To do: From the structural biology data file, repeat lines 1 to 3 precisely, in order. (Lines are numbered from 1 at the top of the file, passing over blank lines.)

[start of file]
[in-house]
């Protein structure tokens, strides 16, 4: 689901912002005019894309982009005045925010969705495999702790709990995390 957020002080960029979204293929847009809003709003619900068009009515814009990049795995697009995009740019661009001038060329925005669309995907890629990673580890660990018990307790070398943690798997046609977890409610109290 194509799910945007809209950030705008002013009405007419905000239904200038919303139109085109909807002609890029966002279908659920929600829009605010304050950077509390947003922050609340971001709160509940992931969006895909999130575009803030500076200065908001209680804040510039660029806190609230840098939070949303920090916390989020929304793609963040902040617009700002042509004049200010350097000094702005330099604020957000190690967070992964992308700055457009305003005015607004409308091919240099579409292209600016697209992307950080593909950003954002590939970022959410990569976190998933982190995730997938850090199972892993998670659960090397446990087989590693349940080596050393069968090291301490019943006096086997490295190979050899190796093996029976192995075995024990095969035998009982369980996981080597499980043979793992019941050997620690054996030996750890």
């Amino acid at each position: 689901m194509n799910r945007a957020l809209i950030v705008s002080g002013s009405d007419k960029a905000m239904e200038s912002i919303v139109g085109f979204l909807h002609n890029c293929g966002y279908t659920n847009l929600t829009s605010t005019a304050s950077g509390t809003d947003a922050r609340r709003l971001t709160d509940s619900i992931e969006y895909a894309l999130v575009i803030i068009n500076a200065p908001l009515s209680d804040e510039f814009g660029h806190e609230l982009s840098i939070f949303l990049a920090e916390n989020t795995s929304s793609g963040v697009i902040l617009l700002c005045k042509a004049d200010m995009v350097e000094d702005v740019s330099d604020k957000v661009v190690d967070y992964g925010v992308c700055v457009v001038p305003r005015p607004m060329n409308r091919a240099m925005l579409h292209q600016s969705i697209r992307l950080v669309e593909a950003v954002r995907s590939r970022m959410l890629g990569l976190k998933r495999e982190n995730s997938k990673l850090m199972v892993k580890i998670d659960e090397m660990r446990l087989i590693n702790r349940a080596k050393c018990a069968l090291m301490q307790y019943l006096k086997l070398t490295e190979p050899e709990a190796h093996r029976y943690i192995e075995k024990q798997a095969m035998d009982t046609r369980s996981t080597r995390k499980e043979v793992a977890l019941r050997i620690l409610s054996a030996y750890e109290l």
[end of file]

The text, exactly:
[in-house]
């Protein structure tokens, strides 16, 4: 689901912002005019894309982009005045925010969705495999702790709990995390 957020002080960029979204293929847009809003709003619900068009009515814009990049795995697009995009740019661009001038060329925005669309995907890629990673580890660990018990307790070398943690798997046609977890409610109290 194509799910945007809209950030705008002013009405007419905000239904200038919303139109085109909807002609890029966002279908659920929600829009605010304050950077509390947003922050609340971001709160509940992931969006895909999130575009803030500076200065908001209680804040510039660029806190609230840098939070949303920090916390989020929304793609963040902040617009700002042509004049200010350097000094702005330099604020957000190690967070992964992308700055457009305003005015607004409308091919240099579409292209600016697209992307950080593909950003954002590939970022959410990569976190998933982190995730997938850090199972892993998670659960090397446990087989590693349940080596050393069968090291301490019943006096086997490295190979050899190796093996029976192995075995024990095969035998009982369980996981080597499980043979793992019941050997620690054996030996750890």
């Amino acid at each position: 689901m194509n799910r945007a957020l809209i950030v705008s002080g002013s009405d007419k960029a905000m239904e200038s912002i919303v139109g085109f979204l909807h002609n890029c293929g966002y279908t659920n847009l929600t829009s605010t005019a304050s950077g509390t809003d947003a922050r609340r709003l971001t709160d509940s619900i992931e969006y895909a894309l999130v575009i803030i068009n500076a200065p908001l009515s209680d804040e510039f814009g660029h806190e609230l982009s840098i939070f949303l990049a920090e916390n989020t795995s929304s793609g963040v697009i902040l617009l700002c005045k042509a004049d200010m995009v350097e000094d702005v740019s330099d604020k957000v661009v190690d967070y992964g925010v992308c700055v457009v001038p305003r005015p607004m060329n409308r091919a240099m925005l579409h292209q600016s969705i697209r992307l950080v669309e593909a950003v954002r995907s590939r970022m959410l890629g990569l976190k998933r495999e982190n995730s997938k990673l850090m199972v892993k580890i998670d659960e090397m660990r446990l087989i590693n702790r349940a080596k050393c018990a069968l090291m301490q307790y019943l006096k086997l070398t490295e190979p050899e709990a190796h093996r029976y943690i192995e075995k024990q798997a095969m035998d009982t046609r369980s996981t080597r995390k499980e043979v793992a977890l019941r050997i620690l409610s054996a030996y750890e109290l």